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Re: [SCA-JML] Re: Haidate construction question

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  • David Nesmith
    Please convey my warmest greetings to Simon & Tessa. It has been many, many years since I ve seen them. Blast from the past: Simon s stepping down at the
    Message 1 of 8 , Sep 30, 2007
      Please convey my warmest greetings to Simon & Tessa. It has been many, many years since I've seen them. Blast from the past: Simon's stepping down at the coronation of Inman II in Emerald Keep. I was in Inman's entourage as one of his students. I've got some great pictures of them! (just not on digital yet)

      As for the (then) young man, last I heard, he had given up heavy weapons to concentrate on swashing.

      the humble old timer,
      Ishikawa Moritake

      Jeff Hawkins <mordici26@...> wrote: I'll ask Simon tomorrow at armory. If I run across this man, would you like me to relay any type of message?

      Jeffery Hawkins


      David Nesmith <txpiper2001@...> wrote:
      circa 1985 I sold my black & silver basket weave armor with red ito including the red kote haramaki under armer and the ORIGINAL Jap Vader helm to a young man from Bordermarch who was about my size. Tall and slender. His problem was that he was a new fighter and I had aquired quite a reputation on the field. Needless to say, everyone thought it was me in that armor! Can you say, "beat into the ground like a tent stake?" So, to save his young hide, he painted the entire armor blue. Don't know why he chose light blue, but at least it wasn't Jap Vader!

      kampai!
      Ishikawa Moritake (aka Moritomo)

      mordici26 <mordici26@...> wrote: http://www.sengokudaimyo.com/katchu/graphics/patterns/kawara.PDF?55,3

      The graphic/pattern at the bottom of this link/page is what I am
      looking to do.

      Thank You,
      Jeffery Hawkins

      PS Young, tall man; light blue armor. I may need more detail than
      this as there is an actual group that wears blue armor (mostly barrel
      plastic, I believe), who's name involvles the term "Smurf".

      --- In sca-jml@yahoogroups.com, David Nesmith <txpiper2001@...> wrote:
      >
      > There are several different styles of haidate. Most have the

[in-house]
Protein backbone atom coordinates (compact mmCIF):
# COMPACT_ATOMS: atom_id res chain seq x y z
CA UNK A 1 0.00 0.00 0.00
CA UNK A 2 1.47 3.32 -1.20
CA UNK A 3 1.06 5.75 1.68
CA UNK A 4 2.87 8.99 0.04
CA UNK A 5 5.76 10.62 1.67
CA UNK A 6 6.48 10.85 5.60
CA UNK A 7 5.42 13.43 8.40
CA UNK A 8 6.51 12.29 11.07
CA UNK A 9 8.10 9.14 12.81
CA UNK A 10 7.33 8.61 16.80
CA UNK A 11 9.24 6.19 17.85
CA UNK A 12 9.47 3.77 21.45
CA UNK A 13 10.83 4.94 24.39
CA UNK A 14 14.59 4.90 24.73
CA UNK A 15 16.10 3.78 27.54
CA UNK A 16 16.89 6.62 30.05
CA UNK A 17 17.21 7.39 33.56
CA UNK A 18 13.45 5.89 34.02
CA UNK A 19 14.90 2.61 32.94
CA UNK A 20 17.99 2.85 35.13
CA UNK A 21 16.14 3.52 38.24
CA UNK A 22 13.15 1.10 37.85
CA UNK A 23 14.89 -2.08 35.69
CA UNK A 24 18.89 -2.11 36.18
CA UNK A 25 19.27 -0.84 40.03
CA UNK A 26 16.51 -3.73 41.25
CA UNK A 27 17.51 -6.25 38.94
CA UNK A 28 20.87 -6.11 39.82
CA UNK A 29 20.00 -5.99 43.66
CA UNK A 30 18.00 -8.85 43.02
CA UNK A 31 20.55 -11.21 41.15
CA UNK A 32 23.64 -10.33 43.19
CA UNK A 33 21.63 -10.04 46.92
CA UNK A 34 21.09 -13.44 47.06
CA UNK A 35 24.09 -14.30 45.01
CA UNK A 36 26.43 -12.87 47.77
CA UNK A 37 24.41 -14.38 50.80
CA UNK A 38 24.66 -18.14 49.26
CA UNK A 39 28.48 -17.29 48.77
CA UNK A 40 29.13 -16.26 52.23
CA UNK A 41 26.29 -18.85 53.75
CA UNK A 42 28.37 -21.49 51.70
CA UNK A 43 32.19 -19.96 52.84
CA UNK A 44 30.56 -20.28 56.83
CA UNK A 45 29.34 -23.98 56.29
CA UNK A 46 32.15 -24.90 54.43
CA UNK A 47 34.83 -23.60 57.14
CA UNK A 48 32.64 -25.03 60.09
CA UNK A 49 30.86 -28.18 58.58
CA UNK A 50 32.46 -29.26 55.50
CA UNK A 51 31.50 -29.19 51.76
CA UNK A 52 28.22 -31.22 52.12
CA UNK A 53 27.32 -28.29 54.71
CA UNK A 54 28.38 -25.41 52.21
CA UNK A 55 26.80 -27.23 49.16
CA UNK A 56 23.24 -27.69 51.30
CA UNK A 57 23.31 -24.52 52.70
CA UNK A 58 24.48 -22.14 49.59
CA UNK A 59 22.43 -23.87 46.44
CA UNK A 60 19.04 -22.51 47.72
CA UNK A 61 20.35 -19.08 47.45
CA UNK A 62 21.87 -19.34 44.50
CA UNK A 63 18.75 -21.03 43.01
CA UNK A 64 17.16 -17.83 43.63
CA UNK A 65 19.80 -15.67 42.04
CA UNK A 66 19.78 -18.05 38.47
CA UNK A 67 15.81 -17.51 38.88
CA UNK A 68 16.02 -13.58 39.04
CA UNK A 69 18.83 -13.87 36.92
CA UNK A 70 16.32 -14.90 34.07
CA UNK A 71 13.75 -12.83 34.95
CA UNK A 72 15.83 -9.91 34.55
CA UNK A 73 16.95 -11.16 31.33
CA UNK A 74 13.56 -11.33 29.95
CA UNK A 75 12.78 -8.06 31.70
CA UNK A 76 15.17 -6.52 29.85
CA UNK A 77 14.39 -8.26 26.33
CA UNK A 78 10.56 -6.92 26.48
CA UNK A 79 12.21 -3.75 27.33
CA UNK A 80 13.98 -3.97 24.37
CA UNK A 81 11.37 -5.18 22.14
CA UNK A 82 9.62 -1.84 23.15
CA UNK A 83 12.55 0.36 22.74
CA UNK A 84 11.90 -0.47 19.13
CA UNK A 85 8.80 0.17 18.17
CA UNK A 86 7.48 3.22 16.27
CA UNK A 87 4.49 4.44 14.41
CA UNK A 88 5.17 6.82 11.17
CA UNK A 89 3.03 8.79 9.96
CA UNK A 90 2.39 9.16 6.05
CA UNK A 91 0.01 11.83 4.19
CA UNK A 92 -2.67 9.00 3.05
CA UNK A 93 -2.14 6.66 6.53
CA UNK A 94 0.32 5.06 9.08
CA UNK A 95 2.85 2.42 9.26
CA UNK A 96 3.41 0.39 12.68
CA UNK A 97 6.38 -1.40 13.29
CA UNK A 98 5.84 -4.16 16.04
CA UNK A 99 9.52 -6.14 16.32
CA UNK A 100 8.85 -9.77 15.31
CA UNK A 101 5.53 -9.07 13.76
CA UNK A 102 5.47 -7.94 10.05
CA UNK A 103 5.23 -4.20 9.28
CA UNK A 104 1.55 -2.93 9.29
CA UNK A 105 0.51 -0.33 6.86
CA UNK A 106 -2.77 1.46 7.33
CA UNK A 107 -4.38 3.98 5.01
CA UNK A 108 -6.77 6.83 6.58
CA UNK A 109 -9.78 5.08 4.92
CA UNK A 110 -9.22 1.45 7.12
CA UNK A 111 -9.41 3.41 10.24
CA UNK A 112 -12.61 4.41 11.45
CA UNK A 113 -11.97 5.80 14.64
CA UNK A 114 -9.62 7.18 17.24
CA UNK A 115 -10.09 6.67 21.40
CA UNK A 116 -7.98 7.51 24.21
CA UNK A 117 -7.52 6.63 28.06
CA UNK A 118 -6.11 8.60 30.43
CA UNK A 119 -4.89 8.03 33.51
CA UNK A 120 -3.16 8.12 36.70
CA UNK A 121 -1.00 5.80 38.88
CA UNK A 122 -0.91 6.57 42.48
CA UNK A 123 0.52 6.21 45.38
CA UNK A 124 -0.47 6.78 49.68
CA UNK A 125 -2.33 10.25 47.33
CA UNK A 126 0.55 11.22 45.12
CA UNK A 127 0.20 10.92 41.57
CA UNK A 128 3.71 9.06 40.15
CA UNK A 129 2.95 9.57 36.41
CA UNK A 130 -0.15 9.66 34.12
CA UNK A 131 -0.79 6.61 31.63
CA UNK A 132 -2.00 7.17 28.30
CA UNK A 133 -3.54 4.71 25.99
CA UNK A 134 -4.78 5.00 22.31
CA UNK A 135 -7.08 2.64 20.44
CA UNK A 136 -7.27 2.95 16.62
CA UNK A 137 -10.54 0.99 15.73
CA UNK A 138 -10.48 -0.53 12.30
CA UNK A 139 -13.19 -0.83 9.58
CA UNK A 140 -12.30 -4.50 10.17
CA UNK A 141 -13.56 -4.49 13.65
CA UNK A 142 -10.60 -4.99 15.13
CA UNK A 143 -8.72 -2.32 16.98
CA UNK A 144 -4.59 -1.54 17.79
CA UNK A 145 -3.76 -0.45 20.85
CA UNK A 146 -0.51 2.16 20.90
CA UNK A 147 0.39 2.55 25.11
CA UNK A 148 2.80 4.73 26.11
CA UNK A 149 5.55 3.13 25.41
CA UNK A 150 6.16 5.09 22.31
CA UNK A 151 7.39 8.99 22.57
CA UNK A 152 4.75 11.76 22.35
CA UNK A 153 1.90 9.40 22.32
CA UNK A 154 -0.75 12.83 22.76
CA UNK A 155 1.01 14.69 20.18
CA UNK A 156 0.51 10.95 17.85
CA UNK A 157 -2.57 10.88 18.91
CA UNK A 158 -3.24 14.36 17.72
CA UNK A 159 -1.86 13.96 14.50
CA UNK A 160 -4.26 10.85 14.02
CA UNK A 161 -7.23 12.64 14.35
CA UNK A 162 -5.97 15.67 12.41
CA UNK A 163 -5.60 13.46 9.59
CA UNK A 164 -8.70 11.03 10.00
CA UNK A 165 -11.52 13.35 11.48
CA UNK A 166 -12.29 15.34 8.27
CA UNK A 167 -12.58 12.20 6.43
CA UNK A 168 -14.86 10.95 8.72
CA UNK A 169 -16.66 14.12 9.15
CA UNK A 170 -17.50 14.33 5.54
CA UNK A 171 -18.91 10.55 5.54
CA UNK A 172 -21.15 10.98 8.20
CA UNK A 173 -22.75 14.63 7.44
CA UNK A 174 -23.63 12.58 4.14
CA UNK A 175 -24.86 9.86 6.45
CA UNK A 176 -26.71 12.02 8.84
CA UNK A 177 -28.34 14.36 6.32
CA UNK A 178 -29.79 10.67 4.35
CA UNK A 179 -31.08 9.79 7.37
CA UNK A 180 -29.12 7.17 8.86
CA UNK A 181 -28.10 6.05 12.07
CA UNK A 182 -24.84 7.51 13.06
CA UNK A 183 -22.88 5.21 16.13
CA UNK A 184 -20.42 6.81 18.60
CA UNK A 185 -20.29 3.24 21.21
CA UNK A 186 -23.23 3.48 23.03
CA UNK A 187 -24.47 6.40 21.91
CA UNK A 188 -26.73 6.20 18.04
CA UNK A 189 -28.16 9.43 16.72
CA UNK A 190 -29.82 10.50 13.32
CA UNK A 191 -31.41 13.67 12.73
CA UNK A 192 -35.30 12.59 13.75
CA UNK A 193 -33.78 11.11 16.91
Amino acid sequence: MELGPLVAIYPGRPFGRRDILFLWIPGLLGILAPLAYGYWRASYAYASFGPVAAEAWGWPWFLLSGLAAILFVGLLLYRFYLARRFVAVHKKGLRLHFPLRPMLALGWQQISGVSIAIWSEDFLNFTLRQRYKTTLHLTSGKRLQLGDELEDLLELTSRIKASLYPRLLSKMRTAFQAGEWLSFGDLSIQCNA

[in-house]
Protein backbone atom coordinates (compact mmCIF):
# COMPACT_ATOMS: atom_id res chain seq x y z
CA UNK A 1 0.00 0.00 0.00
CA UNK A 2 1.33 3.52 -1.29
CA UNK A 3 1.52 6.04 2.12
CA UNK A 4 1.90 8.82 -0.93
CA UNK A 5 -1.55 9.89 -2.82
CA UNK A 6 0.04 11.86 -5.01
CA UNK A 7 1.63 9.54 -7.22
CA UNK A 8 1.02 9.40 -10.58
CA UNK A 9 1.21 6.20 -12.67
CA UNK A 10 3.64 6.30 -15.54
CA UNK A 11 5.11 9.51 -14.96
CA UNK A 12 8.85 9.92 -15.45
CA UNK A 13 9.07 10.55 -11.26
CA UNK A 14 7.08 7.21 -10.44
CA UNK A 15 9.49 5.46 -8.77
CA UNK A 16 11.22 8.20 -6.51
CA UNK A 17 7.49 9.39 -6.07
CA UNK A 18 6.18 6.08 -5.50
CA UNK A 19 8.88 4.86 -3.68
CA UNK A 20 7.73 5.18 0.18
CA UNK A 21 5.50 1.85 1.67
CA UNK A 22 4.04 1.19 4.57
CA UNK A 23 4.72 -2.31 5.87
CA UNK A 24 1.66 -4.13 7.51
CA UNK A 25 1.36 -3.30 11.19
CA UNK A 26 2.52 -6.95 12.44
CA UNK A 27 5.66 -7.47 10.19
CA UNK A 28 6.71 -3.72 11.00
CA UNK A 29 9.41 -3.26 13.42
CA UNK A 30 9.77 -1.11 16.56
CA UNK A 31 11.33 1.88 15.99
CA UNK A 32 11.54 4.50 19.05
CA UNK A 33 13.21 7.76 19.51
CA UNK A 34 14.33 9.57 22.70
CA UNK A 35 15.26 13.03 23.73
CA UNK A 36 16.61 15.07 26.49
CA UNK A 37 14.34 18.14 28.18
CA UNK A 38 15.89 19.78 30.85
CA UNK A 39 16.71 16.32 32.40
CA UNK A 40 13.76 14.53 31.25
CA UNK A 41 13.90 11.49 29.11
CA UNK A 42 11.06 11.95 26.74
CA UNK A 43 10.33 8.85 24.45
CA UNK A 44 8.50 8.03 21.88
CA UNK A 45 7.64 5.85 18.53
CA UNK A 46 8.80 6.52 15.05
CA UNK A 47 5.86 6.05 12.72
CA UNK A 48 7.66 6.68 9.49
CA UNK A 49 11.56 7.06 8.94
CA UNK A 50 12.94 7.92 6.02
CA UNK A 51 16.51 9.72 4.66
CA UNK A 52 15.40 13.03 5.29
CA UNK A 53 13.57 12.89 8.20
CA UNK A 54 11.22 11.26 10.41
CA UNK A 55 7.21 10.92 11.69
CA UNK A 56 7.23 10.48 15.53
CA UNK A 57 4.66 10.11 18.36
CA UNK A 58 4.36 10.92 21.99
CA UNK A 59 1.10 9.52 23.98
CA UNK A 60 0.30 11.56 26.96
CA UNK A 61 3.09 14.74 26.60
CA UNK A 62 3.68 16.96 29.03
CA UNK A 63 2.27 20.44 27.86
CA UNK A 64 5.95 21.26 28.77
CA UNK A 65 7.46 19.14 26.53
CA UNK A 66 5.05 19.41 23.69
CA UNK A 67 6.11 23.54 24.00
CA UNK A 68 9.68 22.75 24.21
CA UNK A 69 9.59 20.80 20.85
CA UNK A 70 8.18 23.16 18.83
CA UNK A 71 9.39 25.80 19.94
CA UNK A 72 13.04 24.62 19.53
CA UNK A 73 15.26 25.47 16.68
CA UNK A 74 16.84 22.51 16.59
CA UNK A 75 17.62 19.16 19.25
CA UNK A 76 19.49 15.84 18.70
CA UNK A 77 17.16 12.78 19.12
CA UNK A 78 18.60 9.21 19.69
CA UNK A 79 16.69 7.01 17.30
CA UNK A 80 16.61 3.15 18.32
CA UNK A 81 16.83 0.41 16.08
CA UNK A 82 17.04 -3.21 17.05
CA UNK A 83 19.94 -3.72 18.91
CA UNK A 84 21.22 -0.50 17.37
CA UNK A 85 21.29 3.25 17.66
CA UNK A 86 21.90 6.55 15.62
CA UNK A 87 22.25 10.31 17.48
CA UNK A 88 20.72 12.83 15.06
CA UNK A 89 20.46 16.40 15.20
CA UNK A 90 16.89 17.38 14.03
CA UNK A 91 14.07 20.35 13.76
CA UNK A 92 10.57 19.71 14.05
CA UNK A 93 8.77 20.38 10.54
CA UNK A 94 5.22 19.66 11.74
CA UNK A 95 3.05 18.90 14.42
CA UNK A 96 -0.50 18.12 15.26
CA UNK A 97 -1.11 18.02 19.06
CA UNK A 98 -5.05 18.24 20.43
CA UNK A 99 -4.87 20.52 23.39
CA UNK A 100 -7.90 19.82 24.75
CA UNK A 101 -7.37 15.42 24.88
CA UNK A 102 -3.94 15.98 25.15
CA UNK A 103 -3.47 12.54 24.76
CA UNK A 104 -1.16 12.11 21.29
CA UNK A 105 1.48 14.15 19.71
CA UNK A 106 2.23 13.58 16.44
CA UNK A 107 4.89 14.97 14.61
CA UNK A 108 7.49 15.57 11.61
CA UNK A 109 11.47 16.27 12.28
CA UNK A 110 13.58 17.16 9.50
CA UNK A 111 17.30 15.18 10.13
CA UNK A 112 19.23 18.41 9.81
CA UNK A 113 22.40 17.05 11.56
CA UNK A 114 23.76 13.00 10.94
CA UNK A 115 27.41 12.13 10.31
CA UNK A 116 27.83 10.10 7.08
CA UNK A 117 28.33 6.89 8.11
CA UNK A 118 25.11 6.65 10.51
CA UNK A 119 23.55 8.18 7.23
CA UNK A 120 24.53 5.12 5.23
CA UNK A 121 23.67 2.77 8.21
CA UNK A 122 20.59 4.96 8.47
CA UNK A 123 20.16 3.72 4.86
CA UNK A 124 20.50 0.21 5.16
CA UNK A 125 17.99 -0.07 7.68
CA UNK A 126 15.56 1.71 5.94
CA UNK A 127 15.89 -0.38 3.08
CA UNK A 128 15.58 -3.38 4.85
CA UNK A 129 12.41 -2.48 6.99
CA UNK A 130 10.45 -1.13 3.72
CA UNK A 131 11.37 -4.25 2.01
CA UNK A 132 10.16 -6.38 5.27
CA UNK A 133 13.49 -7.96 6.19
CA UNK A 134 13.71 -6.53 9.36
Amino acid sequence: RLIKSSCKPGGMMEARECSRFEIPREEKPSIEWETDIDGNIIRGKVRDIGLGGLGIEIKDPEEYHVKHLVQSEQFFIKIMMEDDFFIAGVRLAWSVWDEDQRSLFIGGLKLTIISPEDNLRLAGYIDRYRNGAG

vertical and horizontal scales connected to make a semi rigid
      panel. Some are stitched to a backing piece while others are linked
      with chain mail and then sewn to the backing piece. There are also
      examples of hexagonal plates linked with chain mail or sewn into a
      brigandine. The haidate does not follow the same style as the rest
      of the yoroi. This is because the haidate was used primarily on
      horseback to protect the legs and most samurai removed them when on
      foot for more maneuverability.
      >
      > your in service,
      > Ishikawa Moritake
      >
      > p.s. Bordermarch you say? Ask them if they remember a tall young
      man who wore a suit of light blue armor many years ago... heh heh...
      that was MY first suit, sold to him but unbeknownst to him, it seemed
      my reputation came with it... LOL
      > Ishikawa
      >
      >
      > mordici26 <mordici26@...> wrote:
      Ladys and Gentlemen,
      >
      > My name is Jeffery Hawkins. I live in Beaumont, TX and am only
      one
      > of too few Japanese persona in my local group: Bordermarch.
      >
      > I am currently working on armor for heavy fighting and have come
      to a
      > wall. And while unlikely, I hold my hopes that I can complete the
      > armor in time for our Autumn Melees in November.Any help would be
      > greatly appreciated.
      >
      > With Iyo Haidate, each "scale" is laced to the next, horizontally.
      >
      > Are the horizontal rows of scales laced to the next row or is each
      > horizontal row separately sewn to the fabric base? If each row is
      > sewn separately, how is this done? Are they stitched down
      completely
      > or sewn only along the top, allowing them the slide over/under the
      > surrounding rows if the haidate is "bunched"?
      >
      > So that no time is wasted, I've researched this a good deal
      through
      > various media including Clan Yama Kaminari's excellent site and
      > Sengoku Daimyo which is the most informationally jam-packed
      japanese
      > online resource that I have seen.
      >
      > The haidate is explained at great length on the formerly mentioned
      > site, but I am sadly a 90% visual learner and the pictures that
      I've
      > found are just not enough. The text explanations, due nly to my
      > intellectual shortfalls, confuse me a great deal.
      >
      > Once again, any help would be greatly appreciated.
      >
      > Sincerely,
      > Jeffery Hawkins
      >
      > PS. Please forgive my unsightly rambling...
      >
      >
      >
      >
      >
      >
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      > ---------------------------------
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      It's loud, it's obnoxious, it scares people, it can raise the blood. Bagpipes, the original rock 'n' roll instrument!

      test'; " type=text/css>


      ---------------------------------
      Fussy? Opinionated? Impossible to please? Perfect. Join Yahoo!'s user panel and lay it on us.

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